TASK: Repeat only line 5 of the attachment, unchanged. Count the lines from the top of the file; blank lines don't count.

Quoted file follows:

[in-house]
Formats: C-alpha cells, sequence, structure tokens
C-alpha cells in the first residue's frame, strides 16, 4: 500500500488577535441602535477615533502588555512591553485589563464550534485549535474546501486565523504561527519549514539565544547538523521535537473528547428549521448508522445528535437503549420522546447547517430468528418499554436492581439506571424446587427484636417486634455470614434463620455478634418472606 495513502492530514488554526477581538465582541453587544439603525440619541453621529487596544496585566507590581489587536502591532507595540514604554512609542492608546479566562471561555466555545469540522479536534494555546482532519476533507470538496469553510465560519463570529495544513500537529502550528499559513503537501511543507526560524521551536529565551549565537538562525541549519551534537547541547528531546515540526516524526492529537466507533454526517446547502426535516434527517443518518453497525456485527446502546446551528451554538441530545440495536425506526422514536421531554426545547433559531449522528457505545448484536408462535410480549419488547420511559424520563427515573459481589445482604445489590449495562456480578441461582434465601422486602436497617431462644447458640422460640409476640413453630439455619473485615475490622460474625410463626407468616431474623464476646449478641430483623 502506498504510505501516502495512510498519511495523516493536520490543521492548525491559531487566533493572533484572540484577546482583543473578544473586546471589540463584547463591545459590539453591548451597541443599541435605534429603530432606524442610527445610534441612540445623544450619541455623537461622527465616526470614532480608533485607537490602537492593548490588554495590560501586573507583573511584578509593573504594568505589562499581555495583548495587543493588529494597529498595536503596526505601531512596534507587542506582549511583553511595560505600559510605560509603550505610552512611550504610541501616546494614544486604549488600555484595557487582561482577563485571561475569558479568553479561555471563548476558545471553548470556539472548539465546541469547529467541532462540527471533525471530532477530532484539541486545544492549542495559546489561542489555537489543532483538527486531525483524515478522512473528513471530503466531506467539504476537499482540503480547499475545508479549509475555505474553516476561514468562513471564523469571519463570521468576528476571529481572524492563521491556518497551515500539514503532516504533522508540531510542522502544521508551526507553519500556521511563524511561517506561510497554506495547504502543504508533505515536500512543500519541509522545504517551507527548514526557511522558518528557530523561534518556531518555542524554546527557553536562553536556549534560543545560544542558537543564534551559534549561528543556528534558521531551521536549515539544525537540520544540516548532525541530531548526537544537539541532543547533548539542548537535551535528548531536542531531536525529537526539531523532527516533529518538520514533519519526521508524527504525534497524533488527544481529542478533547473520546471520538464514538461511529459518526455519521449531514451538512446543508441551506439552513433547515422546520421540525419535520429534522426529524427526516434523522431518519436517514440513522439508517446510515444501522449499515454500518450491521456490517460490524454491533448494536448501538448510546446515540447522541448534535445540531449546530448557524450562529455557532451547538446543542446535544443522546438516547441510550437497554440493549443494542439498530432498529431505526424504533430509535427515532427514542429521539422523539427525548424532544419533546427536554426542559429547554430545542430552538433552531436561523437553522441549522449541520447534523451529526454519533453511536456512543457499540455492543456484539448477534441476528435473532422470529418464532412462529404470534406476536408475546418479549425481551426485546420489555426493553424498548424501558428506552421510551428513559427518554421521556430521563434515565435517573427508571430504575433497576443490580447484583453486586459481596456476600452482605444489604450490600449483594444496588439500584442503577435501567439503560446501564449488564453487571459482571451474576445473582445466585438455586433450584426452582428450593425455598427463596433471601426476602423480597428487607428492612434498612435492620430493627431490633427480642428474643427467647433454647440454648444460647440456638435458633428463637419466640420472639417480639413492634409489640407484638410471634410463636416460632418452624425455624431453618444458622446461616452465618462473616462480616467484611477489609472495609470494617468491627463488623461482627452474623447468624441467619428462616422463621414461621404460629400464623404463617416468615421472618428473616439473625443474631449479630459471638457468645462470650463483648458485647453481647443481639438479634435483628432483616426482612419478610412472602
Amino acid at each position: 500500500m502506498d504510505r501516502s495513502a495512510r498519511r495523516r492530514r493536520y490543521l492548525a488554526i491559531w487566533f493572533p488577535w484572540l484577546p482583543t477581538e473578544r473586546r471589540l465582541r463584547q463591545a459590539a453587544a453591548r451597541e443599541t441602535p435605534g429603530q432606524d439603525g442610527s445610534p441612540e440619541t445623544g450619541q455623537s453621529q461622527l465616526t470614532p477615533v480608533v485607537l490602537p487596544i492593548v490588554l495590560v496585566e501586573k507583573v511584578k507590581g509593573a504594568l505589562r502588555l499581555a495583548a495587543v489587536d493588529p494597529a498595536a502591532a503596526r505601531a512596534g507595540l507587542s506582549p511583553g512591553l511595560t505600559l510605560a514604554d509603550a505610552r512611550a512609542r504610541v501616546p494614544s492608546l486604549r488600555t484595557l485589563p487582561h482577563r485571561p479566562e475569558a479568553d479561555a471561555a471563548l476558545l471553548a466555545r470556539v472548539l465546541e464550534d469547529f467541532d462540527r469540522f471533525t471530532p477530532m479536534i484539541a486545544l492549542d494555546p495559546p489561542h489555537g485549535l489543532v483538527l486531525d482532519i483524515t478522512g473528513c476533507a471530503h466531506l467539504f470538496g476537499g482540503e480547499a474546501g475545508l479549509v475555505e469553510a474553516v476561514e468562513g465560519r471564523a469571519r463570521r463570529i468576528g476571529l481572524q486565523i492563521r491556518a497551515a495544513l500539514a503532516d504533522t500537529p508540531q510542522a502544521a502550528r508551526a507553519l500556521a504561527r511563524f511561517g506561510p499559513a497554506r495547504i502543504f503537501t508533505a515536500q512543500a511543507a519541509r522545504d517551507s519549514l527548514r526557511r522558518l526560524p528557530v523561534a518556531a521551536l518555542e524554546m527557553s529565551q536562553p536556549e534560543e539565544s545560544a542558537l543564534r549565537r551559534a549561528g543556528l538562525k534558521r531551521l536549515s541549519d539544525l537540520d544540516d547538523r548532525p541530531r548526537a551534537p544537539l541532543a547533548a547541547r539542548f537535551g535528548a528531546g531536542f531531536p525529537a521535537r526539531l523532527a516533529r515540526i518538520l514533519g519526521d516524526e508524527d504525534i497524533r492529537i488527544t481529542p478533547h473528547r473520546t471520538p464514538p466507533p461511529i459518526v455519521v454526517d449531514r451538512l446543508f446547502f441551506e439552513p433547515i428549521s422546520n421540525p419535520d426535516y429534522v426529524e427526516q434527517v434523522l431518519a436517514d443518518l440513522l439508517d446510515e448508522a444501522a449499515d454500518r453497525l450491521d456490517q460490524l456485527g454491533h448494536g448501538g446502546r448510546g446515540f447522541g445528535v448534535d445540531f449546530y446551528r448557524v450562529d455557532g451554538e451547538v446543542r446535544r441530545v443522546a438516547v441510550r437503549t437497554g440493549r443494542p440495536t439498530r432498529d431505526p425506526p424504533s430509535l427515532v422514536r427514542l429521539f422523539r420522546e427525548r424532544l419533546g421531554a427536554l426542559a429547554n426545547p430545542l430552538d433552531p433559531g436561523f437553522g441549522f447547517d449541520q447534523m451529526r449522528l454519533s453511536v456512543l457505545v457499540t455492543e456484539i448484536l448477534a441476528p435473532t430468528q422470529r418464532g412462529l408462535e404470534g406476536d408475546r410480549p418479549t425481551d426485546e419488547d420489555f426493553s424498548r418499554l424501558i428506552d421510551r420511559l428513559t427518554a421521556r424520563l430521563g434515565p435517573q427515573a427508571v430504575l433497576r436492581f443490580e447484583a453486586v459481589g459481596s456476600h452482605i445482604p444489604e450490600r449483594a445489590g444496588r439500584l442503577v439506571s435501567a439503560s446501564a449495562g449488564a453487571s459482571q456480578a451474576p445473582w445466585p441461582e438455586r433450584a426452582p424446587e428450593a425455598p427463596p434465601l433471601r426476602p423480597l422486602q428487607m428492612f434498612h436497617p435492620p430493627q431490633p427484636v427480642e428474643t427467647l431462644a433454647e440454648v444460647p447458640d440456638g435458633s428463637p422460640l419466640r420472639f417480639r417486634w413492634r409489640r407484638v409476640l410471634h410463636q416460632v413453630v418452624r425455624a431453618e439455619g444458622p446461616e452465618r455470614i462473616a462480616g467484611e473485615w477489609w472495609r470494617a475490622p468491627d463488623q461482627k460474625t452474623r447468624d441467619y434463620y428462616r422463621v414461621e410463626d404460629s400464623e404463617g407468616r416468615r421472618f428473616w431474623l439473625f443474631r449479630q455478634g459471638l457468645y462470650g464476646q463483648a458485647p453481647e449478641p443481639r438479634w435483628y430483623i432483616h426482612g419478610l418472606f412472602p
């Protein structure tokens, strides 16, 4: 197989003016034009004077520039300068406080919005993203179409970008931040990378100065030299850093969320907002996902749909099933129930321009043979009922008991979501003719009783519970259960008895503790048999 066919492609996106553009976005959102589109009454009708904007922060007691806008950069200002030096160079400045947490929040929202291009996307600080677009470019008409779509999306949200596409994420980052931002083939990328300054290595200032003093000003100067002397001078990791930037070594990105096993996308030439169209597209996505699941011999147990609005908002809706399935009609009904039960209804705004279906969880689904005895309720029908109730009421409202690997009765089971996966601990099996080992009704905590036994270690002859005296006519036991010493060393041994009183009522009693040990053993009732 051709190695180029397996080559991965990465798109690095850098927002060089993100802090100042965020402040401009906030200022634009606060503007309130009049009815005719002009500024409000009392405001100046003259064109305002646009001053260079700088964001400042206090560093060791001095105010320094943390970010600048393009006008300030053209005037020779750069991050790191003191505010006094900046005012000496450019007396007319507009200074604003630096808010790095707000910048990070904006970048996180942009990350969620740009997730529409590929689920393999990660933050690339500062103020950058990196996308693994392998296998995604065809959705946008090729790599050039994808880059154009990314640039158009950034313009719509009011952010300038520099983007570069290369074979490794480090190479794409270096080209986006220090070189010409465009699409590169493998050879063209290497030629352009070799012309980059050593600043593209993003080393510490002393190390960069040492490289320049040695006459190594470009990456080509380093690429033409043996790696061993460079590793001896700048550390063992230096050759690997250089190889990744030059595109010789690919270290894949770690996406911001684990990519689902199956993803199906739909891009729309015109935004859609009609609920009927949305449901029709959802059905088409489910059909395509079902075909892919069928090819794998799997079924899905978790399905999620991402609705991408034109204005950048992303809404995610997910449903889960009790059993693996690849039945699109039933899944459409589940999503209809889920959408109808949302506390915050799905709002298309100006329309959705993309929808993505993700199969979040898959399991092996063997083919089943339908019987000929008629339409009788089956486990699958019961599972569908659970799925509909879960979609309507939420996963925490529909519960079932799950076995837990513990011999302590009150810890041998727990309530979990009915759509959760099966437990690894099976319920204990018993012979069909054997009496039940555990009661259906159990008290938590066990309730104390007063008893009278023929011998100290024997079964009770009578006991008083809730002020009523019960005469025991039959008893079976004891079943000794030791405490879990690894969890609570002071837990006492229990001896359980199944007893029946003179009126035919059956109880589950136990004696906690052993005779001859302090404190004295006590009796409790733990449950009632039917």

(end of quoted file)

């Protein structure tokens, strides 16, 4: 197989003016034009004077520039300068406080919005993203179409970008931040990378100065030299850093969320907002996902749909099933129930321009043979009922008991979501003719009783519970259960008895503790048999 066919492609996106553009976005959102589109009454009708904007922060007691806008950069200002030096160079400045947490929040929202291009996307600080677009470019008409779509999306949200596409994420980052931002083939990328300054290595200032003093000003100067002397001078990791930037070594990105096993996308030439169209597209996505699941011999147990609005908002809706399935009609009904039960209804705004279906969880689904005895309720029908109730009421409202690997009765089971996966601990099996080992009704905590036994270690002859005296006519036991010493060393041994009183009522009693040990053993009732 051709190695180029397996080559991965990465798109690095850098927002060089993100802090100042965020402040401009906030200022634009606060503007309130009049009815005719002009500024409000009392405001100046003259064109305002646009001053260079700088964001400042206090560093060791001095105010320094943390970010600048393009006008300030053209005037020779750069991050790191003191505010006094900046005012000496450019007396007319507009200074604003630096808010790095707000910048990070904006970048996180942009990350969620740009997730529409590929689920393999990660933050690339500062103020950058990196996308693994392998296998995604065809959705946008090729790599050039994808880059154009990314640039158009950034313009719509009011952010300038520099983007570069290369074979490794480090190479794409270096080209986006220090070189010409465009699409590169493998050879063209290497030629352009070799012309980059050593600043593209993003080393510490002393190390960069040492490289320049040695006459190594470009990456080509380093690429033409043996790696061993460079590793001896700048550390063992230096050759690997250089190889990744030059595109010789690919270290894949770690996406911001684990990519689902199956993803199906739909891009729309015109935004859609009609609920009927949305449901029709959802059905088409489910059909395509079902075909892919069928090819794998799997079924899905978790399905999620991402609705991408034109204005950048992303809404995610997910449903889960009790059993693996690849039945699109039933899944459409589940999503209809889920959408109808949302506390915050799905709002298309100006329309959705993309929808993505993700199969979040898959399991092996063997083919089943339908019987000929008629339409009788089956486990699958019961599972569908659970799925509909879960979609309507939420996963925490529909519960079932799950076995837990513990011999302590009150810890041998727990309530979990009915759509959760099966437990690894099976319920204990018993012979069909054997009496039940555990009661259906159990008290938590066990309730104390007063008893009278023929011998100290024997079964009770009578006991008083809730002020009523019960005469025991039959008893079976004891079943000794030791405490879990690894969890609570002071837990006492229990001896359980199944007893029946003179009126035919059956109880589950136990004696906690052993005779001859302090404190004295006590009796409790733990449950009632039917």